Context: Polycystic ovary syndrome (PCOS) is characterized by ovarian androgen excess and infertility. Recent experiments have suggested that several genes involved in retinoic acid synthesis may be differentially expressed in PCOS theca cells and may contribute to excessive theca-derived androgen production. Objective: The study was performed to examine whether there are differential effects of retinol and retinoids on normal and PCOS theca cell function. Design: We used in vitro assays. Setting: The study was conducted at the university laboratory. Patients: We studied theca interna cells isolated from normal-cycling women and women with PCOS. Interventions: Theca cells were treated with all-trans-retinoic acid (atRA), 9-cis retinoic acid (9-cis RA), or the retinoic acid precursor retinol. Main Outcome Measure(s): We measured dehydroepiandrosterone, testosterone, and progesterone biosynthesis as well as cytochrome P450 17α-hydroxylase (CYP17), cytochrome P450 cholesterol side-chain cleavage, and steroidogenic acute regulatory protein mRNA abundance and promoter function. Results: Dehydroepiandrosterone production was increased by atRA and 9-cis RA in normal cells and by atRA, 9-cis RA, and retinol in PCOS. Testosterone production was increased by atRA in normal and by atRA, 9-cis RA, and retinol in PCOS. Progesterone production was not altered by retinoid treatment. Retinoids stimulated mRNA abundance and promoter function for CYP17 and steroidogenic acute regulatory protein in both cell types and cytochrome P450 cholesterol side-chain cleavage in normal cells. Retinol stimulated CYP17 mRNA accumulation and promoter function in PCOS but not normal theca cells. P < 0.05 was considered statistically significant. Conclusions: Differential responses to retinol and retinoids in normal and PCOS theca suggest that altered retinoic acid synthesis and action may be involved in augmented CYP17 gene expression and androgen production in PCOS.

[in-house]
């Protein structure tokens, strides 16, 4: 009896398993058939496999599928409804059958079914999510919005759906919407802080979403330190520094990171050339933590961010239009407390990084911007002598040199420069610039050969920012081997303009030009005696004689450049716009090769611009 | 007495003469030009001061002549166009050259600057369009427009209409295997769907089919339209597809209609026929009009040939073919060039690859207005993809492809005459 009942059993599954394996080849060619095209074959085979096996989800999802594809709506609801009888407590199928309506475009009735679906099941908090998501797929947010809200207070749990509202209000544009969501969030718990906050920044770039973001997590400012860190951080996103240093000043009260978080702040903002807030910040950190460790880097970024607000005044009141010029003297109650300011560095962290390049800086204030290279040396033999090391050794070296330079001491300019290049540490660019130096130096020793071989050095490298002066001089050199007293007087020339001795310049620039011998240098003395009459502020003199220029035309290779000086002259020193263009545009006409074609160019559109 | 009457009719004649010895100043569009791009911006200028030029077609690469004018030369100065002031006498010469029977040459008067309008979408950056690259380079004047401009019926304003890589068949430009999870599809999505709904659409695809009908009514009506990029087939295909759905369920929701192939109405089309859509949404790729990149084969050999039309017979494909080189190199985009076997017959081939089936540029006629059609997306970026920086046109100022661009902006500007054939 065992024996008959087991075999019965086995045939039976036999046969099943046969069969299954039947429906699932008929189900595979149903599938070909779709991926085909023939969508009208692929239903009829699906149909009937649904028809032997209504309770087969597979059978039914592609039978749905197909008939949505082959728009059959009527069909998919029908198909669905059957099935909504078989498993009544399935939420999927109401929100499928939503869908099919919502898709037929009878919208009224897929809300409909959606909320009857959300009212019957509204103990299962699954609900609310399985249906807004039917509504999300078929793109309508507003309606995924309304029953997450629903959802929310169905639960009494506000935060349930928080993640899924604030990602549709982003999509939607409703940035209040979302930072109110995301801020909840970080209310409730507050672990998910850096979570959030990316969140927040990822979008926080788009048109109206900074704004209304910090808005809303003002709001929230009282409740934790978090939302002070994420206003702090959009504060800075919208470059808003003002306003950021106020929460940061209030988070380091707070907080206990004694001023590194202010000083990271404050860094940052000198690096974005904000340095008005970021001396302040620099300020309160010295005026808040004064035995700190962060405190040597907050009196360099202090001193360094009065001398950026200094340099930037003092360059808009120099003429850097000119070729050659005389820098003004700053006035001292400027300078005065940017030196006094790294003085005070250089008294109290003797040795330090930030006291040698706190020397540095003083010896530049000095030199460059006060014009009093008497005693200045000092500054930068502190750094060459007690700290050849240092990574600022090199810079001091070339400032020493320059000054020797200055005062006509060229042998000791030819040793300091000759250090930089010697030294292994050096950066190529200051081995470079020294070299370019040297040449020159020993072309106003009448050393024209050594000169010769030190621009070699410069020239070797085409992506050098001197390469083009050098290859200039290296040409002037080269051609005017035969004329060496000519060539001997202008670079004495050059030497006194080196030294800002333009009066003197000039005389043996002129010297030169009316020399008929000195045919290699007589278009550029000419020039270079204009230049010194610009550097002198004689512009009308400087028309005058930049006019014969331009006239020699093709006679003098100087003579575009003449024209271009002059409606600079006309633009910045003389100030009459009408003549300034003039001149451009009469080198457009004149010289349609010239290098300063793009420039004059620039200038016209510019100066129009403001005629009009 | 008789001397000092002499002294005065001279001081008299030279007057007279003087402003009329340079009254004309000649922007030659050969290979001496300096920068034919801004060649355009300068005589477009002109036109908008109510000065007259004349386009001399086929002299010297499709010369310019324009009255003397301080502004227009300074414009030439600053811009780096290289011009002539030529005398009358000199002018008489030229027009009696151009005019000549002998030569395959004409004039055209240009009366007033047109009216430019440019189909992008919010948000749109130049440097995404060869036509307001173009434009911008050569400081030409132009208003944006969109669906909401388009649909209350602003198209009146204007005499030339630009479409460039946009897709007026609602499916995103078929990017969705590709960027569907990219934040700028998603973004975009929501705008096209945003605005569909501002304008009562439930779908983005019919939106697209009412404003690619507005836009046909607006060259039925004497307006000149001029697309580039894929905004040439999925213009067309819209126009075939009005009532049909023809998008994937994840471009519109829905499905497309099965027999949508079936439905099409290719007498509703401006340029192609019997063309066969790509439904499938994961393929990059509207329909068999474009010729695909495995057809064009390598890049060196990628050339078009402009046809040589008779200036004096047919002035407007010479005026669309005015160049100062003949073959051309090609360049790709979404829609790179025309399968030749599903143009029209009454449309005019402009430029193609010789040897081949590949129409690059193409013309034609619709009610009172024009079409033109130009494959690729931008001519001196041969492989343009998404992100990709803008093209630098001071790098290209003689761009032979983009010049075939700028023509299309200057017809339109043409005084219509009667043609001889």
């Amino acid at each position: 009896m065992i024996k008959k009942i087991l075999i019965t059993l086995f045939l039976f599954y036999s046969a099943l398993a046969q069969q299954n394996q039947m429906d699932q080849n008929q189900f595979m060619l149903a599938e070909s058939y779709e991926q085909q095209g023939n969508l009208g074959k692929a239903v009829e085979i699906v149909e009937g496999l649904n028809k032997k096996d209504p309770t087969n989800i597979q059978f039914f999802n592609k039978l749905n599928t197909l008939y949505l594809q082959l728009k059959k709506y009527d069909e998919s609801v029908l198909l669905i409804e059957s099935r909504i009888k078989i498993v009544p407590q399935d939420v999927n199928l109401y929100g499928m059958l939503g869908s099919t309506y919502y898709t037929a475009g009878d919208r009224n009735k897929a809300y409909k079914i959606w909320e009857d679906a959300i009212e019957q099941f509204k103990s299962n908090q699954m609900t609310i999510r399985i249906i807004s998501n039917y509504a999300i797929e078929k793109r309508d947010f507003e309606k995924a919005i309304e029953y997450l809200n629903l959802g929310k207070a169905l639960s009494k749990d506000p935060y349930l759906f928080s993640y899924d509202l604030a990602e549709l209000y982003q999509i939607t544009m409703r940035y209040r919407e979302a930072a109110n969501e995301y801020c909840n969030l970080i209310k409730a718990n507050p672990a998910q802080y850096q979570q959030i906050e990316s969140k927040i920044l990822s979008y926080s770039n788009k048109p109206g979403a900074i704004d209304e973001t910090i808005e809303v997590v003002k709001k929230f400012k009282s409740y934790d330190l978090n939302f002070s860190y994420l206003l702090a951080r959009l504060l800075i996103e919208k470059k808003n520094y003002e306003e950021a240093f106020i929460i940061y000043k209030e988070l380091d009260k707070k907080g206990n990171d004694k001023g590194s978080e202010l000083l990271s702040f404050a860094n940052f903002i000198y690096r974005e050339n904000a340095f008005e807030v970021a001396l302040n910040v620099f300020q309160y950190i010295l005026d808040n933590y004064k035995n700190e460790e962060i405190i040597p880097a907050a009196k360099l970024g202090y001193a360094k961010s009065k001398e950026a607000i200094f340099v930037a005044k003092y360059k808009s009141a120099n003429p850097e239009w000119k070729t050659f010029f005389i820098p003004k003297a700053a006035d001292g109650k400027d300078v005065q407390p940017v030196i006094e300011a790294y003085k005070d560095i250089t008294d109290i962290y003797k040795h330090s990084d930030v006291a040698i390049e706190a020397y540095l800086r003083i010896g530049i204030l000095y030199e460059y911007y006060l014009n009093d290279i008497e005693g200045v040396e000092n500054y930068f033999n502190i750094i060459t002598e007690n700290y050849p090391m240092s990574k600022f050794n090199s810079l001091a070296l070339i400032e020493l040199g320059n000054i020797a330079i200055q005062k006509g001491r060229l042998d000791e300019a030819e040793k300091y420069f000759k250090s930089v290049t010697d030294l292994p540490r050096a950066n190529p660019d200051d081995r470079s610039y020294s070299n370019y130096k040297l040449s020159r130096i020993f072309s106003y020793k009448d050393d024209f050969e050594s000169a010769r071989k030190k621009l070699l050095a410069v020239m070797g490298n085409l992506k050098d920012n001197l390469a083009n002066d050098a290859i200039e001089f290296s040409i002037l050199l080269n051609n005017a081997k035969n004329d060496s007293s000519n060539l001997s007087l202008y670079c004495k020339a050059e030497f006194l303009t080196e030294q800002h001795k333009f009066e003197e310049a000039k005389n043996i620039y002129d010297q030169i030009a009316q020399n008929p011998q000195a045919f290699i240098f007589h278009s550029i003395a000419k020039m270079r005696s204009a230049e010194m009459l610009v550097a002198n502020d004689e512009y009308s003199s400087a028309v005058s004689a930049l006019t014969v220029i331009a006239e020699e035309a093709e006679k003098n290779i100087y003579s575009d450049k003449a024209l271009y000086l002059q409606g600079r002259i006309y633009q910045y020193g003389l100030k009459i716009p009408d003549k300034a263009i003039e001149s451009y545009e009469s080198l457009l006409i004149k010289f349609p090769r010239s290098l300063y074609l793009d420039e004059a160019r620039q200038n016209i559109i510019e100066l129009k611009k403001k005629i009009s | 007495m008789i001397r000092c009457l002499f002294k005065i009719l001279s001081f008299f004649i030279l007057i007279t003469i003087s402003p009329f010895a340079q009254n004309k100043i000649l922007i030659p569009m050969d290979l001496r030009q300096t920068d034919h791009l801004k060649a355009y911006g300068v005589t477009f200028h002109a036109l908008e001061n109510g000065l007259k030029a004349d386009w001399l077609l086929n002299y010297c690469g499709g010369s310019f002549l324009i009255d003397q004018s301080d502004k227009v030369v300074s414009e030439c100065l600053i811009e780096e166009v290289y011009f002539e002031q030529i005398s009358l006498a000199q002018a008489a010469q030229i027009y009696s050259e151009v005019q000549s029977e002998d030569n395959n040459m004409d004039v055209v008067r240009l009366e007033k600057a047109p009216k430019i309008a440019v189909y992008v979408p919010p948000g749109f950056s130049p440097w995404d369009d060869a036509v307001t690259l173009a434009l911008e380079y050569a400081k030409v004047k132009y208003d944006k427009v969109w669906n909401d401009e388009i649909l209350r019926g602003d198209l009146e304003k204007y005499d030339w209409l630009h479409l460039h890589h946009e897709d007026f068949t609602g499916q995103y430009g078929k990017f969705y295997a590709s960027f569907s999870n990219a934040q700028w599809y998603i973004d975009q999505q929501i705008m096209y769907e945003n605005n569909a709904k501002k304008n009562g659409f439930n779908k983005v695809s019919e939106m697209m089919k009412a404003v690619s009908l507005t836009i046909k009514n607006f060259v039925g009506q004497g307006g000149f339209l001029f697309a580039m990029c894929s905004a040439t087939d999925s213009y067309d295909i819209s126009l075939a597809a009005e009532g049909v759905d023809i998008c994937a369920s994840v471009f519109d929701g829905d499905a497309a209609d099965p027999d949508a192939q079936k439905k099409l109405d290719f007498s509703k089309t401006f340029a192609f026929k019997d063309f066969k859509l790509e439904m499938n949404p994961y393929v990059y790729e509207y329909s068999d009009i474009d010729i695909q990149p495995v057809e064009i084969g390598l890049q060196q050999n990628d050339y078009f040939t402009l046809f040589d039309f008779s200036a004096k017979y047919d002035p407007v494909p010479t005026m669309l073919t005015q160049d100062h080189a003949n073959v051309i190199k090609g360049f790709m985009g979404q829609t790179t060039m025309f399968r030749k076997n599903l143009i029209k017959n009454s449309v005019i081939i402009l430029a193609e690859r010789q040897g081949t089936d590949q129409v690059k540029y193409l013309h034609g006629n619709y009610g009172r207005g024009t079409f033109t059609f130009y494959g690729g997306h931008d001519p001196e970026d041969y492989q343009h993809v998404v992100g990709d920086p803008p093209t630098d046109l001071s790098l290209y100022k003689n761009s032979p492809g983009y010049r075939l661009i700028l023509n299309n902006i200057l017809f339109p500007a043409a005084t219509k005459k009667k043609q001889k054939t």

All Science Journal Classification (ASJC) codes
- Endocrinology, Diabetes and Metabolism
- Clinical Biochemistry
- Biochemistry, medical